Special stains are methods that usually apply a dye or chemical that has an affinity for the special tissue part that is to be shown. They support the presence/or absence of specific cell types, formations and/or microorganisms to be observed microscopically.
This term defines a large number of alternative staining techniques and histochemical methods that are utilised in circumstances where H&E cannot give all the data required by a pathologist or researcher. The most extensively utilised stain in medical diagnosis. This special stain acts as the basis upon which besides stains may be requested to approve the diagnosis.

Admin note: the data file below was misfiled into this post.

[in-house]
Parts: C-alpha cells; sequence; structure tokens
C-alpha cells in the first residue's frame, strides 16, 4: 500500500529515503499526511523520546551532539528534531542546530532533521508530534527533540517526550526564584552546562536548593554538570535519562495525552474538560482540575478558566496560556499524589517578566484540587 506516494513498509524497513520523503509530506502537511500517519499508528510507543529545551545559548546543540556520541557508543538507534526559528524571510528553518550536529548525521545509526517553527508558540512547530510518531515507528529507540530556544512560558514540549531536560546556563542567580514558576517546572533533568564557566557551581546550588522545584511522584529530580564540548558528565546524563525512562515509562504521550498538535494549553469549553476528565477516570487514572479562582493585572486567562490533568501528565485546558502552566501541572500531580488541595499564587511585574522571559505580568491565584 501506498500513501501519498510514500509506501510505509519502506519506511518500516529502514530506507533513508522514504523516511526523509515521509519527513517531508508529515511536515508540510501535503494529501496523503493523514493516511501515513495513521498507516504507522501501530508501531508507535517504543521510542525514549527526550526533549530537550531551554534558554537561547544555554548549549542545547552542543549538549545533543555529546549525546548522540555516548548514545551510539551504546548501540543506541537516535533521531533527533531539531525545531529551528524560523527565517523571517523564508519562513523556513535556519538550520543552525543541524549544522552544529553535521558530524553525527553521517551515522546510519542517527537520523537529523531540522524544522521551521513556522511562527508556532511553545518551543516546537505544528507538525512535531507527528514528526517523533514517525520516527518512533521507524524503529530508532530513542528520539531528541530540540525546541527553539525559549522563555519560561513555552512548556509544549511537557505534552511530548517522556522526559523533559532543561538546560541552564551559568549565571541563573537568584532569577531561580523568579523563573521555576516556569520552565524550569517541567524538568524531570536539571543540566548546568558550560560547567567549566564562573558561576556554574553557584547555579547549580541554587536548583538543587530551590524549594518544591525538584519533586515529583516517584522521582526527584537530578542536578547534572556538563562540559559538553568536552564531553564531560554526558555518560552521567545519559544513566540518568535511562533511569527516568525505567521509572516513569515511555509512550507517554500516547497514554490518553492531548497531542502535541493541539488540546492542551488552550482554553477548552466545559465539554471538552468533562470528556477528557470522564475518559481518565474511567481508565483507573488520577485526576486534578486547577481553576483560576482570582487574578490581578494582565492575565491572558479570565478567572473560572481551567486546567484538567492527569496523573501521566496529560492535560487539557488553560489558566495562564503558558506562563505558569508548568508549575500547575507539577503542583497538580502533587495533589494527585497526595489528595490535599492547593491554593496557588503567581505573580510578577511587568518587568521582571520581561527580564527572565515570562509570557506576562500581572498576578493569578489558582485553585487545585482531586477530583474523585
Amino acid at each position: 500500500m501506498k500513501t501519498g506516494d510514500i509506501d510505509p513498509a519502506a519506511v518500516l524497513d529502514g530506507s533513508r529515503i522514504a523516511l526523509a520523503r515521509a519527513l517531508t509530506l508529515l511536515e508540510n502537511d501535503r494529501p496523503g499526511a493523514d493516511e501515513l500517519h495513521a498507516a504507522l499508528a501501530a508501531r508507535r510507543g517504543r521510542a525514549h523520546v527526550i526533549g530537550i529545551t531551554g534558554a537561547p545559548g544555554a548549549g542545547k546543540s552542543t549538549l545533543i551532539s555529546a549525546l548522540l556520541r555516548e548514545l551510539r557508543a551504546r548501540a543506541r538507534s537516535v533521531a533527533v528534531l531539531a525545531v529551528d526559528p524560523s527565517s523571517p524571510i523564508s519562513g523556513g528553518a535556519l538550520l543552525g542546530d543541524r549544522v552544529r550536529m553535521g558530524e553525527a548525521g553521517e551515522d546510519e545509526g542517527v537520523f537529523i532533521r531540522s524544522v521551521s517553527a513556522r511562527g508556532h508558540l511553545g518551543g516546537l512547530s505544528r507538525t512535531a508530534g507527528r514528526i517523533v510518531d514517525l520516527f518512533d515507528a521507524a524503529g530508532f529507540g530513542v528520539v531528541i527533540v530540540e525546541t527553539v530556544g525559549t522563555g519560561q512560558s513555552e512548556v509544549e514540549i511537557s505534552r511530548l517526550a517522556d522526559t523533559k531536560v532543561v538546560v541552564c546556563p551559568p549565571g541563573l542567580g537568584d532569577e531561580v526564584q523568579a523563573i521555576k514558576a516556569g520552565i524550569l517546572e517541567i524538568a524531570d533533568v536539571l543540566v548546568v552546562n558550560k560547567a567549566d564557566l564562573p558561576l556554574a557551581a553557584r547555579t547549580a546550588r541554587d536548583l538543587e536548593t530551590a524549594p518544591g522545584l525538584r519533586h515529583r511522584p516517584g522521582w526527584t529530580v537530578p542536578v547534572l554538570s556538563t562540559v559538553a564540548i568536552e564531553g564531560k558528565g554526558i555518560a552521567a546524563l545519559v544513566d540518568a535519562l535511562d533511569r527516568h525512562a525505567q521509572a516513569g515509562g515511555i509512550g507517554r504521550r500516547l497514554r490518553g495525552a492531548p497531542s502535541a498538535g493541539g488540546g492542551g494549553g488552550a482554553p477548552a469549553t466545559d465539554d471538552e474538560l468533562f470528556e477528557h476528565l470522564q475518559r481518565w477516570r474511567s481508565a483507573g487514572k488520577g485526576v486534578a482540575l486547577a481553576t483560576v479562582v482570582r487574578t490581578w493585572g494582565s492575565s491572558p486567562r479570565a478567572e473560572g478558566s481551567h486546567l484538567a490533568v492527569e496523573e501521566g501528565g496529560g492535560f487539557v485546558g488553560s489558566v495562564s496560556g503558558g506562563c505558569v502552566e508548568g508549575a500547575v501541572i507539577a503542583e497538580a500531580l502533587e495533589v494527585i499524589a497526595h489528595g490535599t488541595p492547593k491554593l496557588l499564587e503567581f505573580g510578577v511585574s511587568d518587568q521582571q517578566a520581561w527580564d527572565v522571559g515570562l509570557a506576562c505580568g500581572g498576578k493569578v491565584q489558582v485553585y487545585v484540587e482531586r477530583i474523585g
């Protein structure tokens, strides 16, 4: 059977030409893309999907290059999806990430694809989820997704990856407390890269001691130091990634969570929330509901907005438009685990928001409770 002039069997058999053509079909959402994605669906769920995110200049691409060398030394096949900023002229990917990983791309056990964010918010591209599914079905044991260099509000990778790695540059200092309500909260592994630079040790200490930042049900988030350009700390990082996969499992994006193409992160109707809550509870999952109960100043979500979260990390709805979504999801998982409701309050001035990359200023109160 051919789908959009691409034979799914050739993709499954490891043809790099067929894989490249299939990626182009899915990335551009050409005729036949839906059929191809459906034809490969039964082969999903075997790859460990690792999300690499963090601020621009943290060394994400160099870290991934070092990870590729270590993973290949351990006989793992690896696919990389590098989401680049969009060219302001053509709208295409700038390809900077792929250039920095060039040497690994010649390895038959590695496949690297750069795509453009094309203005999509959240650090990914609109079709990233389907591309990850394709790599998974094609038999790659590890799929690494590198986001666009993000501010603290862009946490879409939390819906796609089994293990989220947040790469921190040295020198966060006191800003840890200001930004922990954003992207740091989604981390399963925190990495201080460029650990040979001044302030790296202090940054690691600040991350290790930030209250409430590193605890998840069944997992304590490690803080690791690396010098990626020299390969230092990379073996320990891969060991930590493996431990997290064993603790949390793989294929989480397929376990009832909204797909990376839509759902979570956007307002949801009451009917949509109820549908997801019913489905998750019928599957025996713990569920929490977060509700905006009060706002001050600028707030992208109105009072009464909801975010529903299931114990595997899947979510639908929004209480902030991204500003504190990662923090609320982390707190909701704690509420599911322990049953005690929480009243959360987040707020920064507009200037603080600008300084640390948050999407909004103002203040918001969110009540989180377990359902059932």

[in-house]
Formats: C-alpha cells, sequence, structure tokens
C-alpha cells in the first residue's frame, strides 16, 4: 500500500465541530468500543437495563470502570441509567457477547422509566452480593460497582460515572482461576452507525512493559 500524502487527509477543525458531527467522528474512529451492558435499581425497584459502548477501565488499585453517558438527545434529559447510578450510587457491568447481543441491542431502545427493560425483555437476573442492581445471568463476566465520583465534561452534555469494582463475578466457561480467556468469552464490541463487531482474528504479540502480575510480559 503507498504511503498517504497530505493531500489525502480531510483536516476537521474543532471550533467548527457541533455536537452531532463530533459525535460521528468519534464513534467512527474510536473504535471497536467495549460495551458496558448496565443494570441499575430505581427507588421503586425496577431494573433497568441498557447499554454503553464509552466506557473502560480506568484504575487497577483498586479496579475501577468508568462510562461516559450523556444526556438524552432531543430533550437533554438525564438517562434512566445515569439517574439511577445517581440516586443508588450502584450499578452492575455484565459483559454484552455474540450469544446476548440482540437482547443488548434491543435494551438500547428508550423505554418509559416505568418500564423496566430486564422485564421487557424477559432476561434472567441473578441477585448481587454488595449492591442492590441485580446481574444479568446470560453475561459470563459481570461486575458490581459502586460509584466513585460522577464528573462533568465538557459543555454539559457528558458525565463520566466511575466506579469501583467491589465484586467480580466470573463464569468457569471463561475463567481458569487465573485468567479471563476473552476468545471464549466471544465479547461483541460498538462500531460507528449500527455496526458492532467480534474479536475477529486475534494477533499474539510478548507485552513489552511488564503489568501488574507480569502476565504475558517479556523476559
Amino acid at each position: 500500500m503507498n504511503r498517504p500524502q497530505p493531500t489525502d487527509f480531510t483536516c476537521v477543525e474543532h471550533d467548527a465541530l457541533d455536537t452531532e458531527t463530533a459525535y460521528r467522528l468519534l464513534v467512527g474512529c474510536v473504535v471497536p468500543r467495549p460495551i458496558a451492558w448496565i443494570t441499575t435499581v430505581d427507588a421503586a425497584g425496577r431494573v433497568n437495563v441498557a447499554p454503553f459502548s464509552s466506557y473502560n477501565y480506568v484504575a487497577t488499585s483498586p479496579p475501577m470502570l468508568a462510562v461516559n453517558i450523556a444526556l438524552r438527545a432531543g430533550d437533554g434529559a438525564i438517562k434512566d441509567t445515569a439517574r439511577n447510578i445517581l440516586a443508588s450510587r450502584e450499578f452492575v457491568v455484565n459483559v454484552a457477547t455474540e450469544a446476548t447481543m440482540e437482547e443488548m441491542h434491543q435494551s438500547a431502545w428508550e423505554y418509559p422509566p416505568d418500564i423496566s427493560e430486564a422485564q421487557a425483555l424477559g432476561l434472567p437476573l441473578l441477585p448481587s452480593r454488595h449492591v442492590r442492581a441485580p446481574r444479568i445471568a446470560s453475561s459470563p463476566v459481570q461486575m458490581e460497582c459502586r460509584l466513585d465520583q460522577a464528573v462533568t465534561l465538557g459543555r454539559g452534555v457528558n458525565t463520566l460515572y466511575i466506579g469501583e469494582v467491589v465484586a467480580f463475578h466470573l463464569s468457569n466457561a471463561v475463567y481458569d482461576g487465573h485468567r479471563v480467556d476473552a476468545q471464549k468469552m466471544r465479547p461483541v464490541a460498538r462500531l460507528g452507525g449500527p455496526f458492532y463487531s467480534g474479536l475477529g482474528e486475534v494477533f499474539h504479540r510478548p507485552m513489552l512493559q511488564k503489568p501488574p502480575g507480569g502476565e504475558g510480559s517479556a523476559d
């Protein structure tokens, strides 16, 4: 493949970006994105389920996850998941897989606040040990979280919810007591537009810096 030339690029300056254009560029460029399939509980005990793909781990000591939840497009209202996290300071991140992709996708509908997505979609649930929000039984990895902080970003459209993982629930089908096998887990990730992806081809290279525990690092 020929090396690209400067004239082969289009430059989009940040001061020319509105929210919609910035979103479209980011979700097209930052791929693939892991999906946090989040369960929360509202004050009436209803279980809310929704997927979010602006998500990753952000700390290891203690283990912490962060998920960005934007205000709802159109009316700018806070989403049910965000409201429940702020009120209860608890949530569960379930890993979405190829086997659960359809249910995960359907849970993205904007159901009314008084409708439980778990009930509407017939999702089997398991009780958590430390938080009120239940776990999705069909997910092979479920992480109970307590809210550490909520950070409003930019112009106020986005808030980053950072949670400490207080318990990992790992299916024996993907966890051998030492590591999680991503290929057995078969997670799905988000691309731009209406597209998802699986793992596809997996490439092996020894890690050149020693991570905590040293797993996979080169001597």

Purple defines the Nuclear proteins stain whereas orange/red defines the cytoplasm and other tissue elements stain. These procedures utilise a variety of staining methods to more easily visualise parts of tissue using histology microscopes. In principle, they act by taking the help of intra- and extra-cellular chemical reactions among the tissue components and dyes. They utilise a chemical or dye with an affinity for whatever is under examination, enabling specific tissues, structures, or even microorganisms to be stained.